Didn't want to attempt to add anything without understanding a little about your climate.  Seems to be one of the most 'diverse' in the world.  Mostly dry except around the Andes.  But can get very cold and very warm.  If you have  a central heating/air conditioning system in your home - that will significantly cut down the humidity.  I would be sure I had a reliable hydrometer in the room where you keep your guitar. You don't want to dry it out more than necessary.    I keep mine out of their cases and just make sure the room stays between 40% and 60%.  If the central air and heat can't keep it within that range, I use a small room humidifier of portable heater for a few hours to adjust it, with the doors closed.   As you can see, many others feel it's important to stay right around 50% and keep your guitar in the case.   G'Luck, and Congrats on your brand new Gibson. 

Share this post


Link to post
Share on other sites
4 minutes ago, fortyearspickn said:

Didn't want to attempt to add anything without understanding a little about your climate.  Seems to be one of the most 'diverse' in the world.  Mostly dry except around the Andes.  But can get very cold and very warm.  If you have  a central heating/air conditioning system in your home - that will significantly cut down the humidity.  I would be sure I had a reliable hydrometer in the room where you keep your guitar. You don't want to dry it out more than necessary.    I keep mine out of their cases and just make sure the room stays between 40% and 60%.  If the central air and heat can't keep it within that range, I use a small room humidifier of portable heater for a few hours to adjust it, with the doors closed.   As you can see, many others feel it's important to stay right around 50% and keep your guitar in the case.   G'Luck, and Congrats on your brand new Gibson. 

Thanks man!

I just installed the included Humidipak system and ordered the Humiditrak Bluetooth kit to be safe.

Quick question. I’ve placed the guitars warranty card under the Humidipak that goes under the headstock area... will it get “wet”? I mean, do these packs actually exude moisture? I wouldn’t want my warranty to get wet...

Share this post


Link to post
Share on other sites
17 hours ago, dhanners623 said:

As others have noted, yes, use the Humidipak.

The important thing in extreme wet or dry environments is to check the guitar DAILY. You need to stay on top of the situation. I lived in Kuwait for five years, and it could alternate between very dry (it is desert, after all) AND wet since the Arab Gulf was only a couple of miles away.

I would use the packs   yes,, absolutely.

and....This guy would know...   Listen to him...

Share this post


Link to post
Share on other sites

Keep the guitar in a  small back bedroom, with door closed, invest in a proper sized window air conditioner for that room, keeping it running till you reach 50% or lower.  Do not place the guitar directly in front of the stream of air...and keep it in its case sealed shut. Then play as needed, and return to its room. It will actually cost you less in electricity than some of those in case humidifiers do. Good luck. Also get an accurate hygrometer such as an Oasis hygrometer (Guitar Center or many other places) Get two of them, one for the small room...and one for inside the case. This is how I maintain all six of my Gibsons and Epiphones. It has worked for years.

Share this post


Link to post
Share on other sites

Hello Leo,

I live in Indonesia with the same issue as yours. we have 80-90 % of humidity throughout the year.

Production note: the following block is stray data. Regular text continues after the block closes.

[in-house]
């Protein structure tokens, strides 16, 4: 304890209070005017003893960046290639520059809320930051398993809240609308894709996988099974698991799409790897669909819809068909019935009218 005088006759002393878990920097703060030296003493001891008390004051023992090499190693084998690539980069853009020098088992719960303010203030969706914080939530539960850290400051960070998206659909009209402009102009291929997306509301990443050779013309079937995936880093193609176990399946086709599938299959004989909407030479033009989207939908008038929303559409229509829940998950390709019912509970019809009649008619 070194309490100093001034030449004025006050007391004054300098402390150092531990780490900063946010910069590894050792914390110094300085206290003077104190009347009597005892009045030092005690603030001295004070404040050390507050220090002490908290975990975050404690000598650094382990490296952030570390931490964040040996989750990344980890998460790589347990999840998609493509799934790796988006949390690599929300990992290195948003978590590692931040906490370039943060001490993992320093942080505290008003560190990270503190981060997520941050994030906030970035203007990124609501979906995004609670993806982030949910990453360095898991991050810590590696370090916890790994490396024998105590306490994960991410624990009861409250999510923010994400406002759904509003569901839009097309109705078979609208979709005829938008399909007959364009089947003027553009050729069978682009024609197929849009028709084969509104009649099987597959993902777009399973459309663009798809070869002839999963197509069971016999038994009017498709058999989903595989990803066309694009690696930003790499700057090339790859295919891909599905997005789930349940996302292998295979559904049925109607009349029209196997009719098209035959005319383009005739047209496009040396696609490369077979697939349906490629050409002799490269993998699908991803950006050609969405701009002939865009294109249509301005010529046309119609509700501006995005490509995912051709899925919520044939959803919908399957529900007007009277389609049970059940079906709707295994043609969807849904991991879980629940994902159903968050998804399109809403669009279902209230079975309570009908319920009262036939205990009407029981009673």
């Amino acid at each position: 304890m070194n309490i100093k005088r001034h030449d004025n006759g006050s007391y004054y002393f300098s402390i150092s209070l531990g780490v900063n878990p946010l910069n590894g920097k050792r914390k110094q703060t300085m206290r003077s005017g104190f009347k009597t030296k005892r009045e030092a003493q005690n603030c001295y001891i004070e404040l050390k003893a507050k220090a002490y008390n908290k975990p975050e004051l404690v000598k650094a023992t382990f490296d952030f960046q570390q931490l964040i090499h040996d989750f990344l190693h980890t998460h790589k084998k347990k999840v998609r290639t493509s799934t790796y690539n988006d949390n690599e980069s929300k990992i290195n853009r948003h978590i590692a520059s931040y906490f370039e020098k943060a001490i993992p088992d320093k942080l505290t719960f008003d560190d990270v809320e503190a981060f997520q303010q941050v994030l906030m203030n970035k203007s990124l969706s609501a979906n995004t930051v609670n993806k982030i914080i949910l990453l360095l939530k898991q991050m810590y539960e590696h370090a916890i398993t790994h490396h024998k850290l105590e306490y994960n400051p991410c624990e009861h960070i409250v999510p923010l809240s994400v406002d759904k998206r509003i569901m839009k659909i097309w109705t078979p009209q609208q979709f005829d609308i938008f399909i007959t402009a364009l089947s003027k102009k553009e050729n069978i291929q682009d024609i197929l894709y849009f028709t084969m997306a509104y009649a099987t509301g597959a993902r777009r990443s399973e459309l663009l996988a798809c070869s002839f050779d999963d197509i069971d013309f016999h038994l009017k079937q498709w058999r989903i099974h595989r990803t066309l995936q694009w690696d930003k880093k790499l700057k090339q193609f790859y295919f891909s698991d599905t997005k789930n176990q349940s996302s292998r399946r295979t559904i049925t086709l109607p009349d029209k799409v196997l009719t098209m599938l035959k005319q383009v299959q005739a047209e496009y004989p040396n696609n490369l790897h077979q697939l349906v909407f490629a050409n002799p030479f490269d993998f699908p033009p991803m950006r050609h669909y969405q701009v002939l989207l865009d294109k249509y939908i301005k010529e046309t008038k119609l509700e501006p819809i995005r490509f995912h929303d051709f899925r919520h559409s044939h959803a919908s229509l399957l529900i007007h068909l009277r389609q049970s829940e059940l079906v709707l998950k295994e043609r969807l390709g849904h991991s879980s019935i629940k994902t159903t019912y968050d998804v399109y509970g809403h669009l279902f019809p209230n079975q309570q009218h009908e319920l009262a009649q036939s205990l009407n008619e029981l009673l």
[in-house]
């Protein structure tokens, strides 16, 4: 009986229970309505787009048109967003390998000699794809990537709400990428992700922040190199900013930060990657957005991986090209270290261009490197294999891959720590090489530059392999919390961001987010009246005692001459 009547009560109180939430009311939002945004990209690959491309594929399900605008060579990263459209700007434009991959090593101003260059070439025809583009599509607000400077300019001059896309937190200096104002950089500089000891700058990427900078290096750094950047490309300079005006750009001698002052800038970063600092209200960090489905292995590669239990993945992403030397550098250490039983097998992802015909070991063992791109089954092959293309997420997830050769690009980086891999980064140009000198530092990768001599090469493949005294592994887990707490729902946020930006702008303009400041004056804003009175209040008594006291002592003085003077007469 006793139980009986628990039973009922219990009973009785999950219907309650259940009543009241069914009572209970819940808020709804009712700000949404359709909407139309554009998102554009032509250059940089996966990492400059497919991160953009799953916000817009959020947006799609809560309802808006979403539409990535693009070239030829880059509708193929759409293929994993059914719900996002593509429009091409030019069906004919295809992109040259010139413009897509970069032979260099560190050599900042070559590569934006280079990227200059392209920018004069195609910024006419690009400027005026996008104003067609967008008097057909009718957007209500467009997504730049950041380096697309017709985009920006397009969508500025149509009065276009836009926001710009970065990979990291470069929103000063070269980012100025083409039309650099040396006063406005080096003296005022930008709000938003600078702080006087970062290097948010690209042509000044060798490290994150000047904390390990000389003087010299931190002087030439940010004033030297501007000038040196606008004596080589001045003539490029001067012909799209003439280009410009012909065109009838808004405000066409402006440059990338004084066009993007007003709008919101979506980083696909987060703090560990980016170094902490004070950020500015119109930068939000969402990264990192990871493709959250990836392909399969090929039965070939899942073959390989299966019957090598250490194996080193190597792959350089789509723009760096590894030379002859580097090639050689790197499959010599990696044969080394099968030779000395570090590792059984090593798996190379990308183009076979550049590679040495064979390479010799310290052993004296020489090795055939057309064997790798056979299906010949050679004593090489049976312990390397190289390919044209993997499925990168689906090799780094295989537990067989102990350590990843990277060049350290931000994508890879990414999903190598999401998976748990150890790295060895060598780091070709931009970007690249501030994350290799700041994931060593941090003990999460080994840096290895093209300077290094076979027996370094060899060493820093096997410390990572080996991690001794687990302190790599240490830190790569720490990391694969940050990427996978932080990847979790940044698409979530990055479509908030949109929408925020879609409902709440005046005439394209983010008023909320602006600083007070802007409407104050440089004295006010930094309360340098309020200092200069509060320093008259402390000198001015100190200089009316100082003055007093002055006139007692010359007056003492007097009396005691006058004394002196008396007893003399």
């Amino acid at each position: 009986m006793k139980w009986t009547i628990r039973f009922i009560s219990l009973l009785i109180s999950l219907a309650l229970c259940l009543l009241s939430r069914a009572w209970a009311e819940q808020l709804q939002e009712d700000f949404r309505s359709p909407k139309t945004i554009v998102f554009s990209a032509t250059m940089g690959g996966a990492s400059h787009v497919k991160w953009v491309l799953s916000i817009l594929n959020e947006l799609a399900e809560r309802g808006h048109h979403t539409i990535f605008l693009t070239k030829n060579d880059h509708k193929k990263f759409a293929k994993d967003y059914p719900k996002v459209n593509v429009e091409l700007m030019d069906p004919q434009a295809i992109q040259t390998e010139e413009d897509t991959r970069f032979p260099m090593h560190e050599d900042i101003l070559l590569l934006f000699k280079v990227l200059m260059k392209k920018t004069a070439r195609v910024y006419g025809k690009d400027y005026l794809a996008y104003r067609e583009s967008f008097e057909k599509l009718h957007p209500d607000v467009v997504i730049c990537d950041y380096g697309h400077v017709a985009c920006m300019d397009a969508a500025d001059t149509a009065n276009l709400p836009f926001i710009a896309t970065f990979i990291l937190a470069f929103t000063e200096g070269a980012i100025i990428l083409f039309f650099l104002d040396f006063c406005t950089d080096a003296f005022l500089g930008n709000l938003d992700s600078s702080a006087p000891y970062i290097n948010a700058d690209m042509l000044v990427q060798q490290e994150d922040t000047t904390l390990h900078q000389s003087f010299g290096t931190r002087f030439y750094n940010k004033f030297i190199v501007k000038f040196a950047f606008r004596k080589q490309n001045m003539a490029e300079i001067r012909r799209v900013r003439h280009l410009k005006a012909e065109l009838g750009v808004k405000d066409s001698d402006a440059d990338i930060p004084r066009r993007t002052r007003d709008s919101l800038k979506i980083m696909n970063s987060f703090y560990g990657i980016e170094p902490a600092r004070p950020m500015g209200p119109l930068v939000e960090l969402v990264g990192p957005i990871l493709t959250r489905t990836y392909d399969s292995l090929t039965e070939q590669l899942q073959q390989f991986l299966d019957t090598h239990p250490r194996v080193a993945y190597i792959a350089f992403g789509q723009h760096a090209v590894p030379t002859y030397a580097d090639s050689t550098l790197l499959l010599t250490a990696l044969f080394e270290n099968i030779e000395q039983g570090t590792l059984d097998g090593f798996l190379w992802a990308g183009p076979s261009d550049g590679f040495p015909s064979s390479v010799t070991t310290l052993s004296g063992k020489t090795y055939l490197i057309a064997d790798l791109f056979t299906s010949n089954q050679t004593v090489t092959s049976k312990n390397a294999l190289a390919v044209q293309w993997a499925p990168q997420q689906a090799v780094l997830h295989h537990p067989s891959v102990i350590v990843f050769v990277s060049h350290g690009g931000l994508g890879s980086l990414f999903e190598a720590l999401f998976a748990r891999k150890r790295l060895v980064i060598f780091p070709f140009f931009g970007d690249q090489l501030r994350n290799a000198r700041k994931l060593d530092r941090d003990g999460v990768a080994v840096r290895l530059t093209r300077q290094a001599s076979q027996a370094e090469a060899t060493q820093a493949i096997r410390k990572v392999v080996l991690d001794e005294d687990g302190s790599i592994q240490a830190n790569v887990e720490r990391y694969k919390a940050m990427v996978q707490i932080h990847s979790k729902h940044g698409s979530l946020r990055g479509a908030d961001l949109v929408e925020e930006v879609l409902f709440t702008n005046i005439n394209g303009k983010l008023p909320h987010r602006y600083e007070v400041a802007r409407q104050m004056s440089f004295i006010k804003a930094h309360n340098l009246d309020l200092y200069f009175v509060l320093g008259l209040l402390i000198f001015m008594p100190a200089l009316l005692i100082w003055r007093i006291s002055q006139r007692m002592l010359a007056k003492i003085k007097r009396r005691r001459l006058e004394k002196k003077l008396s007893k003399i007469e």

your best way to keep it is to store it in a room with the air conditioner. you can also keeping tracks of your Rh % with hygrometer and de-humidifier.

if that option is too much pricey for you, i suggest you can just keep your guitar in the case every time you are not playing. in addition, put some silica gel inside the case too, and track the Rh level of your case.

i have tried the humidipak system from daddario, or taylor dehumidification system with their charcoal bamboo method. both of these thing not really working well for me. it does lower the Rh level. but not much into certain point you need (45-55%). my best choice is using silica gel, and keep your guitar in the case every time you r not playing. dont forget to alwys keep track of your humidity level.

Goodluck and congrats on your new gibby, cheers

 

  • Like 1

Share this post


Link to post
Share on other sites

So I've seen a couple examples of the effect(s)  of extended periods of too low humidity on an acoustic guitar but, what can happen when an acoustic guitar is subjected to too high humidity for an extended period of time??

Share this post


Link to post
Share on other sites

Leo, I think the strongest advice is for you to invest in a quality in case hygrometer, so you can keep an eye on the humidity level of the guitar. Any dehumidifier will work, but they all need monitoring in case they become saturated and quit working or even worse, leak. 

So, do you typically need air conditioning? It gets very humid where I live in the States during summer, but it is also so hot that we have to run air conditioners, an essential component of which is the removal of the excess humidity (that's the "conditioning"). 

I wonder if maybe something like a window unit air conditioner might work, of course, I have no idea what kind of place you have. But unlike a lot of things, those are kind of set and forget. 

Share this post


Link to post
Share on other sites

Join the conversation

You can post now and register later. If you have an account, sign in now to post with your account.

Guest
Reply to this topic...

×   Pasted as rich text.   Paste as plain text instead

  Only 75 emoji are allowed.

×   Your link has been automatically embedded.   Display as a link instead

×   Your previous content has been restored.   Clear editor

×   You cannot paste images directly. Upload or insert images from URL.

Loading...

×
×
  • Create New...